Perhaps this may help put things in perspective:

► There will always be someone better at it than you (even Nadal/Federer lose)
► You'll never be a professional tour player
► To most opponents you will win and lose but rarely always win
► It's only a game so enjoy it

How long have you been playing and what is your approximate level?

Well put.

I'm going through my Ivanovic phase right now. Or shall I say Safina?

I'm racking up a lot of losses and the culprit is confidence to hit my shots.

patty_mnouchkine
01-11-2011, 03:25 AM
Perhaps this may help put things in perspective:

► There will always be someone better at it than you (even Nadal/Federer lose)
► You'll never be a professional tour player
► To most opponents you will win and lose but rarely always win
► It's only a game so enjoy it

How long have you been playing and what is your approximate level?

thanks for writing. i have been playing for about 7 months now. i'd probably be at 2.5...anyway the way i am dealing with it now i am letting my opponent get away with all the points. i am ignoring the faults and calling the serves an ace. i want to lose so much i really dont care about losing. i know this way i am going to lose the charm of the game but despite all my reasoning when i am on court hearing 0 40 on my service game really really hurts.

stanton warrior
01-11-2011, 05:50 AM
thanks for writing. i have been playing for about 7 months now. i'd probably be at 2.5...anyway the way i am dealing with it now i am letting my opponent get away with all the points. i am ignoring the faults and calling the serves an ace. i want to lose so much i really dont care about losing. i know this way i am going to lose the charm of the game but despite all my reasoning when i am on court hearing 0 40 on my service game really really hurts.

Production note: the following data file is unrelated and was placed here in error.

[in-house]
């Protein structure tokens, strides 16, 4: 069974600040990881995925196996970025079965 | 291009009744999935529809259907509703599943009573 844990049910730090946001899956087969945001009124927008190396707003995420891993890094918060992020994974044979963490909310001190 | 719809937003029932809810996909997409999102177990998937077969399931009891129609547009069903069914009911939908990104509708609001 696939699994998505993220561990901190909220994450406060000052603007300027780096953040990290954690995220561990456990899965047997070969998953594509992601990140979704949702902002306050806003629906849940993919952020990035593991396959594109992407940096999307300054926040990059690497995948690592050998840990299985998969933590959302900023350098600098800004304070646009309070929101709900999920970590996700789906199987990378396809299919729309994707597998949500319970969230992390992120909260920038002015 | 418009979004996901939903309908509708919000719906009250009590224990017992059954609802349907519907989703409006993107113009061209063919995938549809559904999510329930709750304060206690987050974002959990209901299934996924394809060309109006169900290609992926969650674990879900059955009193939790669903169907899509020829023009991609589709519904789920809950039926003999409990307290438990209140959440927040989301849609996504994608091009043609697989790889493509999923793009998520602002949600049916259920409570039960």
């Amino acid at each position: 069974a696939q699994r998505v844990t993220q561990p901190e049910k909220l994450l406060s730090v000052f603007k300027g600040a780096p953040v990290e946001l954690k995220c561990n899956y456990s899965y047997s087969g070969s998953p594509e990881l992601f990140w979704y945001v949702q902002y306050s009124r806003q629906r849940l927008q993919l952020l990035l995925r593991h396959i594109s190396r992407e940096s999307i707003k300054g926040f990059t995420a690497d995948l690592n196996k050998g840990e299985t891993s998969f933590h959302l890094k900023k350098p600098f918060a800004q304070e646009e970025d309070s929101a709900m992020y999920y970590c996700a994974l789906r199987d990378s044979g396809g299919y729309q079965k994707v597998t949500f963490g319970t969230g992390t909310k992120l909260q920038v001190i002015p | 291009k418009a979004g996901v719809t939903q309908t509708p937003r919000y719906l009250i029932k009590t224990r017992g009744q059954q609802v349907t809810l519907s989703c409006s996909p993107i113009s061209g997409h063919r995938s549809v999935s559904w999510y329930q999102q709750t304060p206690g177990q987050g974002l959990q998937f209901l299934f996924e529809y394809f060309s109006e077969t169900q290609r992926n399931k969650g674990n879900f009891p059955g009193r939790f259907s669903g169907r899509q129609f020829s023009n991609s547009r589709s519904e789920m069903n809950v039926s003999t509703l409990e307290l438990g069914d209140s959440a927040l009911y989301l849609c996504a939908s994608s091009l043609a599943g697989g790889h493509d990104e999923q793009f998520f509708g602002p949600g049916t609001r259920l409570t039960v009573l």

You're taking tennis way too seriously...

I've been playing for about 2 years and until a few months ago 0-40 on my serve meant a near certain break. Which didn't hurt but ****ed me off, and it led to going for way too much on those breakpoints.

These days I've got a much better serve and forehand and I feel like I can still salvage those kind of games. Maybe not every time but often enough to focus 100% on every breakpoint.

I used to lose against all kind of players I felt I should be beating. Heck, one girl beat me like 6 time in a row, and she let me knew that she was enjoying it.. Every single ****ing time!

What I did was working on my serve, getting fitter and playing more, not just matches but also specific trainings on the forehand, backhand, slice, return and so on.
Now I can crush my previous "nemesis" 6-3 6-2 without playing my best. And you know what, it's boring!

I now play against better players who can kick my *** 1 and 2 if I'm not fully focused and that gives me motiviation to get even better.